As Jim has said re: the starter bottle, the key advantage is that you get the yeast culture going in a small amount of malt before pitching. This means that fermentation begins much more quickly and a yeast head forms to protect your brew from infection. What is more, if an infection begins in the yeast starter, then very few materials have been wasted.

However, in the UK, typically we use brewing bins with simple lids as our average summer temperature is 10-15 degrees Celsuis below yours. So with your airlocked brewing bins the risk of wild yeast infection will be reduced whilst the yeast is multiplying but may be greater whilst the wort is being prepared. So a strong, fermenting yeast starter may still help you.

Cheers!

Reg

layangman

Post by layangman » Wed Jul 20, 2005 1:53 pm

Well noted! Many Thanks.
I never realised that the yeast requires multiplication, I am enlightened :rolleyes:

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Post by Jaytee » Tue Jul 26, 2005 11:36 pm

Guys, I make up a starter using malt extract.

I get a starter going the day before I brew and pitch about a litre of fermenting wort/yeast and it's off like a rocket.

I've been using Wyeast W1275 Thames Valley Ale and W1968 London ESB yeasts for about 14 months, making up starters as I go.

Sure there was an initial outlay, but after 14 months and 50 batches, the cost is very effective.

Including cost of starter malt, each brew has cost me about $1.80 in yeast, compared to buying sachets at $2.95 to $3.95 each.

If you've got a brewery source of yeast, even better !

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Post by Reg » Wed Jul 27, 2005 12:33 am

QUOTE (Jaytee @ Jul 26 2005, 10:36 PM) Guys, I make up a starter using malt extract.

I get a starter going the day before I brew and pitch about a litre of fermenting wort/yeast and it's off like a rocket.

I've been using Wyeast W1275 Thames Valley Ale and W1968 London ESB yeasts for about 14 months, making up starters as I go.

Sure there was an initial outlay, but after 14 months and 50 batches, the cost is very effective.

Including cost of starter malt, each brew has cost me about $1.80 in yeast, compared to buying sachets at $2.95 to $3.95 each.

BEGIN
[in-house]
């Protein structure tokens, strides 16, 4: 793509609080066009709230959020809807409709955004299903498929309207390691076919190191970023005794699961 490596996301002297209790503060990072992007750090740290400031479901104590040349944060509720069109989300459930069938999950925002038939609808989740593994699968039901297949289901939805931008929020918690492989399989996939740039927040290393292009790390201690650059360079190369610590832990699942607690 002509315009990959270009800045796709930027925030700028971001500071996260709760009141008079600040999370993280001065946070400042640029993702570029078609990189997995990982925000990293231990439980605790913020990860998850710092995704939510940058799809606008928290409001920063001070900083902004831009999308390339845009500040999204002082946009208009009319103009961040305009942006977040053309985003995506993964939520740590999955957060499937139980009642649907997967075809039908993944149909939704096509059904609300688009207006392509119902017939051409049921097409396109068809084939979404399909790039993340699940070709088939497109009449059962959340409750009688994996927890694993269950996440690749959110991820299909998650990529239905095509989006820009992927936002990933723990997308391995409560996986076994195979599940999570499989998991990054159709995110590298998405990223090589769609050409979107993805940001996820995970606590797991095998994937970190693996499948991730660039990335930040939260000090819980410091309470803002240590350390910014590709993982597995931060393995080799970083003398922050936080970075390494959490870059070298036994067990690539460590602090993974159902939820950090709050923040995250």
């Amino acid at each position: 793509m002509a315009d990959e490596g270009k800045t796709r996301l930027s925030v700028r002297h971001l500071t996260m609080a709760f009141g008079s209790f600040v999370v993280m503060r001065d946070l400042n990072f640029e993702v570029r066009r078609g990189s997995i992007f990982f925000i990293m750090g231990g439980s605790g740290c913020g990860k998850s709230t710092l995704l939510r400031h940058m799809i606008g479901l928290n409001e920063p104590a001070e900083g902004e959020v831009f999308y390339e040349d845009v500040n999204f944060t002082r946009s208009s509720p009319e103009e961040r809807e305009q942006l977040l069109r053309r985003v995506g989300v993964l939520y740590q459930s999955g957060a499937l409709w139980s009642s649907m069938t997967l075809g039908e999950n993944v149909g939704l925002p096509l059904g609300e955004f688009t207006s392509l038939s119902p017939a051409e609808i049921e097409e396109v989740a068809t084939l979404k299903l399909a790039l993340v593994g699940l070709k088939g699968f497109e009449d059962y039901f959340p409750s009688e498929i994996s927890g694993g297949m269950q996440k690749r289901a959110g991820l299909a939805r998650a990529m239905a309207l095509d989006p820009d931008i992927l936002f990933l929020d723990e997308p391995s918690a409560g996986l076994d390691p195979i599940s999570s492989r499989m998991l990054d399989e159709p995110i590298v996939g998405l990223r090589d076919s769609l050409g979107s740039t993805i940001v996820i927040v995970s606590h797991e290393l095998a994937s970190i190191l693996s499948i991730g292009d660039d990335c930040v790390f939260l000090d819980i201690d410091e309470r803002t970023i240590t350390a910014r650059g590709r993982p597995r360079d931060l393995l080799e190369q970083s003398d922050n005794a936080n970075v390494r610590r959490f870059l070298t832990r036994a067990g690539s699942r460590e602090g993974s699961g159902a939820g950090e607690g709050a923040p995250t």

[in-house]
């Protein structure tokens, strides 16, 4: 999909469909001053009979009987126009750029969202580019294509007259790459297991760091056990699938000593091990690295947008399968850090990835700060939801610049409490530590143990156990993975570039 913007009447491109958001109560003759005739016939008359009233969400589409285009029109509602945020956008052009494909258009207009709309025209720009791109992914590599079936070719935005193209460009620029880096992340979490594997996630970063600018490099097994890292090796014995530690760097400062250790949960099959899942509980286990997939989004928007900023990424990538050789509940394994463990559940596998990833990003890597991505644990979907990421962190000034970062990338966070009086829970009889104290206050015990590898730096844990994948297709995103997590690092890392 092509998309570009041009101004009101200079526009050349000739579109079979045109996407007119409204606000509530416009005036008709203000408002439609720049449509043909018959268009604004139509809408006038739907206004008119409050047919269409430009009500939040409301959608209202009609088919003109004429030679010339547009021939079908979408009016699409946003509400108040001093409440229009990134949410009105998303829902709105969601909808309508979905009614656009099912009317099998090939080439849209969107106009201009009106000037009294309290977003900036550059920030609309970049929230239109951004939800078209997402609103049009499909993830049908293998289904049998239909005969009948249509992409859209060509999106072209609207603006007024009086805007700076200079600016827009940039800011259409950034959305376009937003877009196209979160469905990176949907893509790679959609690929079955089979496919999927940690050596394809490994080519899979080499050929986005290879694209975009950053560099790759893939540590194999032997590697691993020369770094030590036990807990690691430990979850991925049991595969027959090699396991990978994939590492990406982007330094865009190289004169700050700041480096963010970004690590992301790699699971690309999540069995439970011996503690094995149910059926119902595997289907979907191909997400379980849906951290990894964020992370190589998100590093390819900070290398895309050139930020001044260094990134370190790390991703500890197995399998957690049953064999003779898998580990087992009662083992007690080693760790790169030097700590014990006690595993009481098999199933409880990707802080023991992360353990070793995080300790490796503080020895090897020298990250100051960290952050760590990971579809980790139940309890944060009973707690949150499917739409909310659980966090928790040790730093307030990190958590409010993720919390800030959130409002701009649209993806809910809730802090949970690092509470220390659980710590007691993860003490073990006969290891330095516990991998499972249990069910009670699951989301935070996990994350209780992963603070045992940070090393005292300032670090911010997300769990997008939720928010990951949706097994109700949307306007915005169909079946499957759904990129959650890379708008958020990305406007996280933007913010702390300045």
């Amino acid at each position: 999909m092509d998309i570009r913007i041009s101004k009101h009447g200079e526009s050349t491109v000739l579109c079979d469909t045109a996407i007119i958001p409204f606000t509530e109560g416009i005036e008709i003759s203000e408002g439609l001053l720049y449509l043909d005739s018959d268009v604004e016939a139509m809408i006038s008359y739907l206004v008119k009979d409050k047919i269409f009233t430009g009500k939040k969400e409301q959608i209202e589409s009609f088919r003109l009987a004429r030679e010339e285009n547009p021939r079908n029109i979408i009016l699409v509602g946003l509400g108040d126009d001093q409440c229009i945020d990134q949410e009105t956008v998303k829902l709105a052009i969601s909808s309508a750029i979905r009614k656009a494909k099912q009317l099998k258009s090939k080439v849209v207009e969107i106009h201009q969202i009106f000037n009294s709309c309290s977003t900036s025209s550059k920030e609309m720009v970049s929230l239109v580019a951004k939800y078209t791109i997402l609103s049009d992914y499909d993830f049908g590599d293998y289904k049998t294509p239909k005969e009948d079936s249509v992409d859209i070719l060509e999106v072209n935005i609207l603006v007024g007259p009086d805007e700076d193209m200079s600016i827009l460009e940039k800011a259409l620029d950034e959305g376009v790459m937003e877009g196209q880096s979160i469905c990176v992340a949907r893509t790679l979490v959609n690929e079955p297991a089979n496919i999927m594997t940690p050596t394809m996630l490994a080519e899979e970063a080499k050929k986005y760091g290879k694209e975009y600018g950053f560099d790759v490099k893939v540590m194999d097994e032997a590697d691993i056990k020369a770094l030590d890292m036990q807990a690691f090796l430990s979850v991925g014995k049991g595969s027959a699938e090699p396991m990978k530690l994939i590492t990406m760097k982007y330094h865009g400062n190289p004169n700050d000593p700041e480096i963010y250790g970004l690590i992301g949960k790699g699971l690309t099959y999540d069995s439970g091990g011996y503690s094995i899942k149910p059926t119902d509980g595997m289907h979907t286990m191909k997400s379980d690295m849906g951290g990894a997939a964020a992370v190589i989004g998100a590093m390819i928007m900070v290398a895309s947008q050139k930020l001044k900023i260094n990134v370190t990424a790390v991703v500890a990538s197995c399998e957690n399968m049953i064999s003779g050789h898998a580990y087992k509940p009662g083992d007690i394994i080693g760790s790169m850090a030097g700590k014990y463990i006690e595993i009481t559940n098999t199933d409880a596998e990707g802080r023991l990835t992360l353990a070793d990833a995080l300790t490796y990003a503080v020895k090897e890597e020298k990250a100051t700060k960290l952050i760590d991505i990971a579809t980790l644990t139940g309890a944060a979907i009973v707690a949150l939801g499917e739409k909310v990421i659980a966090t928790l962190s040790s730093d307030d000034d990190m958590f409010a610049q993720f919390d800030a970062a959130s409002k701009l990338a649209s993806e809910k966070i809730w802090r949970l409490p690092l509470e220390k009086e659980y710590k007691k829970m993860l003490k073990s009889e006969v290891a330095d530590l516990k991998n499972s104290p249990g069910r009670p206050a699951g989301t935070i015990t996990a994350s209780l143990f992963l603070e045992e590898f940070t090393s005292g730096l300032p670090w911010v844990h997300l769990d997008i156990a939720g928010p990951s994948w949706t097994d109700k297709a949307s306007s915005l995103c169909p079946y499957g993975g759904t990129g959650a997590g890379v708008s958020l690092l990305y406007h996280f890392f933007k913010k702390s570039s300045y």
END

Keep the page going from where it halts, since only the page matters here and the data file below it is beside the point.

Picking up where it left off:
If you've got a brewery source of yeast, even better !
Sorry Jay... Just so I get you straight. Does this mean you are pitching less yeast in your starter?

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Post by Jaytee » Wed Jul 27, 2005 12:52 am

Hi Reg,

I made the original Wyeast pack progressivly up to 3 litres.
Boil 1/3 cup LME in 1 litres water, cool and add yeast.
When fermented out, add to another litre of LME solution etc etc
Then bottled these up as six individual starters of 500 ml

For a brew, I take one out of the fridge and add to a litre of cooled LME solution

When it's fermenting away happily (usually 24 hours) I pitch into my brew and
I get a really good start to fermentation.

When I have just one starter left in the fridge, I again progressivly make it upto three litres and bottle off into 500ml starters.

I read that you could go 6 or 7 generations - or about 36-42 starters from the one pack before the yeast goes dodgey. :unsure:

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Post by Reg » Wed Jul 27, 2005 12:57 am

QUOTE (Jaytee @ Jul 26 2005, 11:52 PM)Hi Reg,

I made the original Wyeast pack progressivly up to 3 litres.
Boil 1/3 cup LME in 1 litres water, cool and add yeast.
When fermented out, add to another litre of LME solution etc etc
Then  bottled these up as six individual starters of 500 ml

For a brew, I take one out of the fridge and add to a litre of cooled LME solution

When it's fermenting away happily (usually 24 hours) I pitch into my brew and
I get a really good start to fermentation.

When I have just one starter left in the fridge, I again progressivly make it upto three litres and bottle off into 500ml starters.

I read that you could go 6 or 7 generations - or about 36-42 starters from the one pack before the yeast goes dodgey.  :unsure:
Blige mate! :D

I've always just used starters to guarantee a good pitch!

What a muppet I've been!!! :blink: This is an incredibly good point about why starter cultures are a good thing...

(8(l) Doh!!!

How long have you been doing this for???